after that, there's the process of editing, proofreading, getting a few friends to read through it to make sure there aren't huge plot holes or inconsistencies, more editing and proofreading, and then getting it formatted to publish through and Kindle. 

i hate to put a date to when it will be finished because i've done that so many times and then didn't make the date. i hope to have it published by the end of 2020, but it's very hard to tell. 

how ever long it takes, i appreciate all of my friends (old and new) who are cheering me on as i take this writing journey once again. thank you for your patience and encouragement.

---> as a side note, a friend asked me how many pages 31,000 words make and how many do i have to go -- if i remember right, my first novel is 132,000 words and 511 pages (double spaced in a Word document - i think that's 412 in a book). 31,203 words in a Word document, double spaced make 129 pages.

that being said, i don't know how many pages those 31,000 words will make because not all of those words will go into the novel. and i don't really know how many i have now from other versions that will go into the novel. 

April 14, 2018

first draft humor

i found this on facebook, and it looks like it originally came from

this could also be a chart for any of my subsequent drafts. i think i'm on 6 now. or is it 7? i don't know whether to laugh or cry. 

February 13, 2018

if you fear the semi-colon...

i do not, in fact, fear semi-colons. i actually love using them. one reader of my original novel said i didn't know how to use them, and that i used them too much. he didn't know what he was talking about. but anyway, i didn't come here to rant about that moment in my novel's history.

here is a link i found 8 years ago and it just popped up on my facebook feed. i thought i'd share it, if for no other reason than to allay the fears of my fellow writers, and perhaps give you a good laugh. goodness knows we need more of those.

"How to Use a Semi-Colon (the most feared punctuation mark on earth)"

now, if you come back another day, i might start ranting about how commas are slowly taking the place of periods.

February 6, 2018

IWSG - a post about not writing

i'm tired of not writing. it's been a year since i worked on my novel. i haven't really been blogging. in both cases, i've tried. i've sat down, opened up my laptop, opened my Word program or Blogger, and then there's nothing. nada. zilch.

it feels like there's nothing in my brain worth putting in a story or a blog post. nothing worth really saying. that's sad and scary, because i love writing. even this post feels like a stretch and partly a waste of time. like i'm just venting and then sharing. "oh boy! what a great thing to post about."

but we're the Insecure Writers' Support Group. we can post about anything we want, as long as it fits the theme of helping other insecure writers. and let me tell you, i feel pretty qualified to share this. after a year of not writing, i'm a little insecure.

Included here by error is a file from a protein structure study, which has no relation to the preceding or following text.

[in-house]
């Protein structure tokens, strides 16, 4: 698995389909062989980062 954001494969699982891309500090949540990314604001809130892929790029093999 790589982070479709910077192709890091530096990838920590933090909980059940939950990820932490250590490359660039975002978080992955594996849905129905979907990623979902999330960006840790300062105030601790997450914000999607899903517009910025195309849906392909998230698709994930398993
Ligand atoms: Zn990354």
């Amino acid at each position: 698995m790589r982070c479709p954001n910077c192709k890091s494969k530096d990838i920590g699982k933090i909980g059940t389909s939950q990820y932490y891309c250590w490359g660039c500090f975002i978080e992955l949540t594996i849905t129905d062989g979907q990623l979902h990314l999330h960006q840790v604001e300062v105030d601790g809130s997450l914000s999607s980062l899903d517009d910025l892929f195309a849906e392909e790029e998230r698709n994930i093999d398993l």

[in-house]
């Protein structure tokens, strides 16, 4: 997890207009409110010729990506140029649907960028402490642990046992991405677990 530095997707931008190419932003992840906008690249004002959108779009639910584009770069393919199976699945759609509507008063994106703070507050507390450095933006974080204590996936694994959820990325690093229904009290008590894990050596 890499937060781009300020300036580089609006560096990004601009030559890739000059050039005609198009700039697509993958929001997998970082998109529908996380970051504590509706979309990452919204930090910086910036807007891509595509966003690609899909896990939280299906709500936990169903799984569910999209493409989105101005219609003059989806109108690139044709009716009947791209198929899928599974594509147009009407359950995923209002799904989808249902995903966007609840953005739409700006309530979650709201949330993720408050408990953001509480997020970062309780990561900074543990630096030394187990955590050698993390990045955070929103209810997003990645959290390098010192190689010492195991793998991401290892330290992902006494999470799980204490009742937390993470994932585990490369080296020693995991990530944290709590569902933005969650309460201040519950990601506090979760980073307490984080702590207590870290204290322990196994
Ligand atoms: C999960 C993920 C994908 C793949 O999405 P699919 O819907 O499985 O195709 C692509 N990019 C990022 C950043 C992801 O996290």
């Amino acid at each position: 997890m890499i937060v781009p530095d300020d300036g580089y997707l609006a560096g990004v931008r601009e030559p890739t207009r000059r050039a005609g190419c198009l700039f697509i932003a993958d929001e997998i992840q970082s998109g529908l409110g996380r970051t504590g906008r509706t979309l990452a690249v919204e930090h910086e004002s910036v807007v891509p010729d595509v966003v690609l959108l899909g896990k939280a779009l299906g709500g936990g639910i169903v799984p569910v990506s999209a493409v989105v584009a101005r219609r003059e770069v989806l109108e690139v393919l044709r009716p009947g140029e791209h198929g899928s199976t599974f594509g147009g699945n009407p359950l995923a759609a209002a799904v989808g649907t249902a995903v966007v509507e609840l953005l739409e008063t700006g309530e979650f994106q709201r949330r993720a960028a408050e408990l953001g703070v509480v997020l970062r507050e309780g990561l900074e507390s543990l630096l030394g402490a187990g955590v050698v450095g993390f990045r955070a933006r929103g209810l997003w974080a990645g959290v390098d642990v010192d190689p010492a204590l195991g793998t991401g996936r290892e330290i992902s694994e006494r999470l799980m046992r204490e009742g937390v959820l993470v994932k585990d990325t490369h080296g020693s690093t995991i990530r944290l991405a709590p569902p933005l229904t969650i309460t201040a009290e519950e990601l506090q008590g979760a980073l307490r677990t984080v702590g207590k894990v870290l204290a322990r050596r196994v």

make that I'M VERY INSECURE.

but the other part of posting in this group, or at least how i feel about it, is to share something encouraging. i'm not sure that's going to happen today. that's kind of sad to me too. i started this blog a long time ago because i wanted to be encouraging. now i know that isn't always going to happen.

maybe this post is just here to say, "if you're not writing, i kind of know what you're going through--maybe not the exact circumstances, but i feel your frustration and pain. and maybe i have some things to share that i've learned in this year of not writing."

we're writers, but we don't always write. we miss a day, a week, a month. sometimes we don't write for a long time. but we're still writers. somewhere in us there is still something to say. we just don't know what it is.

we're writers, but sometimes we're afraid to write our stories or say what we need to say. we're probably afraid our writing is drivel or garbage. 

we're writers, but our worth IS NOT tied to how much we produce or what kind of response we get from what we write. we haven't failed. 

we're writers. sometimes we just write for ourselves and no one else. sometimes we can't even do that. we're still writers. 

we're writers. but we're also humans with messy lives. many of us have a family, a spouse, kids. maybe we have financial problems, health problems, marital problems. maybe we've gone through major surgery, lost family members, lost a job. maybe we're just tired of life. 

we're writers. sometimes we try to write to escape. sometimes we try to write and we can't. we're still writers.

well, in conclusion... it was pretty disjointed and rambling, but i wrote it and it felt really good to write and be an IWSG participant again. maybe someone read it. maybe someone was even encouraged. i don't think it was complete drivel. whatever the case, i'm still a writer.